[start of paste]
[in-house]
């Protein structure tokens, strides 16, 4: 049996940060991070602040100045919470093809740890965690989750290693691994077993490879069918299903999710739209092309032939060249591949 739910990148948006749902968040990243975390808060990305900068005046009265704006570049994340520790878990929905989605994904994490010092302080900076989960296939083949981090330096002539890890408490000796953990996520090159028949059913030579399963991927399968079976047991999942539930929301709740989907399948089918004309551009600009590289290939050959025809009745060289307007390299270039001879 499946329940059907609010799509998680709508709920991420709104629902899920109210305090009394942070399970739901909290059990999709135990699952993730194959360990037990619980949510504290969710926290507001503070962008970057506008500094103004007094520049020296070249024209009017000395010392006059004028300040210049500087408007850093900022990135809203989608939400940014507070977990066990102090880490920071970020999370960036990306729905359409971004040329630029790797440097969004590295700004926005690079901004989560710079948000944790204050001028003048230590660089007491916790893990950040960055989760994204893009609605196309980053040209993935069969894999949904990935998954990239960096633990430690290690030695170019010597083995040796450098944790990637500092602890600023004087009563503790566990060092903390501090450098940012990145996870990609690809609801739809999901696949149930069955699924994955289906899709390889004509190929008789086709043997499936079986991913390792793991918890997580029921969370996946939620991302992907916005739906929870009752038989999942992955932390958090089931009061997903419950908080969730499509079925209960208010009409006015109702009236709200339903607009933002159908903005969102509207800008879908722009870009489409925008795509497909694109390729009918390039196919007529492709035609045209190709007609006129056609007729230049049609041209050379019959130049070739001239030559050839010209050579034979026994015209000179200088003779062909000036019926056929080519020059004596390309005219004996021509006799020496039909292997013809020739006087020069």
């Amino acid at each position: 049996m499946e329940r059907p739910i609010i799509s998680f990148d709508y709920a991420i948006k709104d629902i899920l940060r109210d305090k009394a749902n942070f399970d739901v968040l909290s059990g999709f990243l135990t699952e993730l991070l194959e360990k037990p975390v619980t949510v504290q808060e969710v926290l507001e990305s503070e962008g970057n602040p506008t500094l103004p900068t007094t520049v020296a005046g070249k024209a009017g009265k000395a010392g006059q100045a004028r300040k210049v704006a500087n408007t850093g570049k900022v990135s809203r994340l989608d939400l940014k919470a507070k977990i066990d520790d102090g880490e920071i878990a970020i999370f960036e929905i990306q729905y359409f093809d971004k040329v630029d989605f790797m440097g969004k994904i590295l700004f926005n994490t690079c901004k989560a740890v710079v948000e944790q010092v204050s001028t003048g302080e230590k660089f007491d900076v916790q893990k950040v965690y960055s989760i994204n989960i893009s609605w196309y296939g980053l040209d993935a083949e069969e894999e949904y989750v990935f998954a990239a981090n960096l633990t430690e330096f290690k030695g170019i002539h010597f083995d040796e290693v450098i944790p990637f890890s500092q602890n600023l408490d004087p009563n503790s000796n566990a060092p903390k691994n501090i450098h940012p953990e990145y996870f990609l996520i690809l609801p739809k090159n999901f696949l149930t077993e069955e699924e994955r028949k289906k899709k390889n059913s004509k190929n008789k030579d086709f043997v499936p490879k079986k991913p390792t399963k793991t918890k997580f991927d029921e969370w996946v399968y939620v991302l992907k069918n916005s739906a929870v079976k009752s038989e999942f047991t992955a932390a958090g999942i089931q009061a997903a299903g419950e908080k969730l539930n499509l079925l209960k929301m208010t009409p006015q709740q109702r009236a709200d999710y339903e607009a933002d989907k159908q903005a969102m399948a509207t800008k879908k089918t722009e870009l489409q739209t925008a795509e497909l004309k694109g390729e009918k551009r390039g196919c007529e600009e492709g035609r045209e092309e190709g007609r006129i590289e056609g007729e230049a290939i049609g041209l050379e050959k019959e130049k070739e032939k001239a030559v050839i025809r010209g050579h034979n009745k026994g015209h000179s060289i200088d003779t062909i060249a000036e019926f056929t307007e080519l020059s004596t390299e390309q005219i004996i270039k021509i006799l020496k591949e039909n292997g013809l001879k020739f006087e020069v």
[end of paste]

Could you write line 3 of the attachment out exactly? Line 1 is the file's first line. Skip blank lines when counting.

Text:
């Amino acid at each position: 049996m499946e329940r059907p739910i609010i799509s998680f990148d709508y709920a991420i948006k709104d629902i899920l940060r109210d305090k009394a749902n942070f399970d739901v968040l909290s059990g999709f990243l135990t699952e993730l991070l194959e360990k037990p975390v619980t949510v504290q808060e969710v926290l507001e990305s503070e962008g970057n602040p506008t500094l103004p900068t007094t520049v020296a005046g070249k024209a009017g009265k000395a010392g006059q100045a004028r300040k210049v704006a500087n408007t850093g570049k900022v990135s809203r994340l989608d939400l940014k919470a507070k977990i066990d520790d102090g880490e920071i878990a970020i999370f960036e929905i990306q729905y359409f093809d971004k040329v630029d989605f790797m440097g969004k994904i590295l700004f926005n994490t690079c901004k989560a740890v710079v948000e944790q010092v204050s001028t003048g302080e230590k660089f007491d900076v916790q893990k950040v965690y960055s989760i994204n989960i893009s609605w196309y296939g980053l040209d993935a083949e069969e894999e949904y989750v990935f998954a990239a981090n960096l633990t430690e330096f290690k030695g170019i002539h010597f083995d040796e290693v450098i944790p990637f890890s500092q602890n600023l408490d004087p009563n503790s000796n566990a060092p903390k691994n501090i450098h940012p953990e990145y996870f990609l996520i690809l609801p739809k090159n999901f696949l149930t077993e069955e699924e994955r028949k289906k899709k390889n059913s004509k190929n008789k030579d086709f043997v499936p490879k079986k991913p390792t399963k793991t918890k997580f991927d029921e969370w996946v399968y939620v991302l992907k069918n916005s739906a929870v079976k009752s038989e999942f047991t992955a932390a958090g999942i089931q009061a997903a299903g419950e908080k969730l539930n499509l079925l209960k929301m208010t009409p006015q709740q109702r009236a709200d999710y339903e607009a933002d989907k159908q903005a969102m399948a509207t800008k879908k089918t722009e870009l489409q739209t925008a795509e497909l004309k694109g390729e009918k551009r390039g196919c007529e600009e492709g035609r045209e092309e190709g007609r006129i590289e056609g007729e230049a290939i049609g041209l050379e050959k019959e130049k070739e032939k001239a030559v050839i025809r010209g050579h034979n009745k026994g015209h000179s060289i200088d003779t062909i060249a000036e019926f056929t307007e080519l020059s004596t390299e390309q005219i004996i270039k021509i006799l020496k591949e039909n292997g013809l001879k020739f006087e020069v």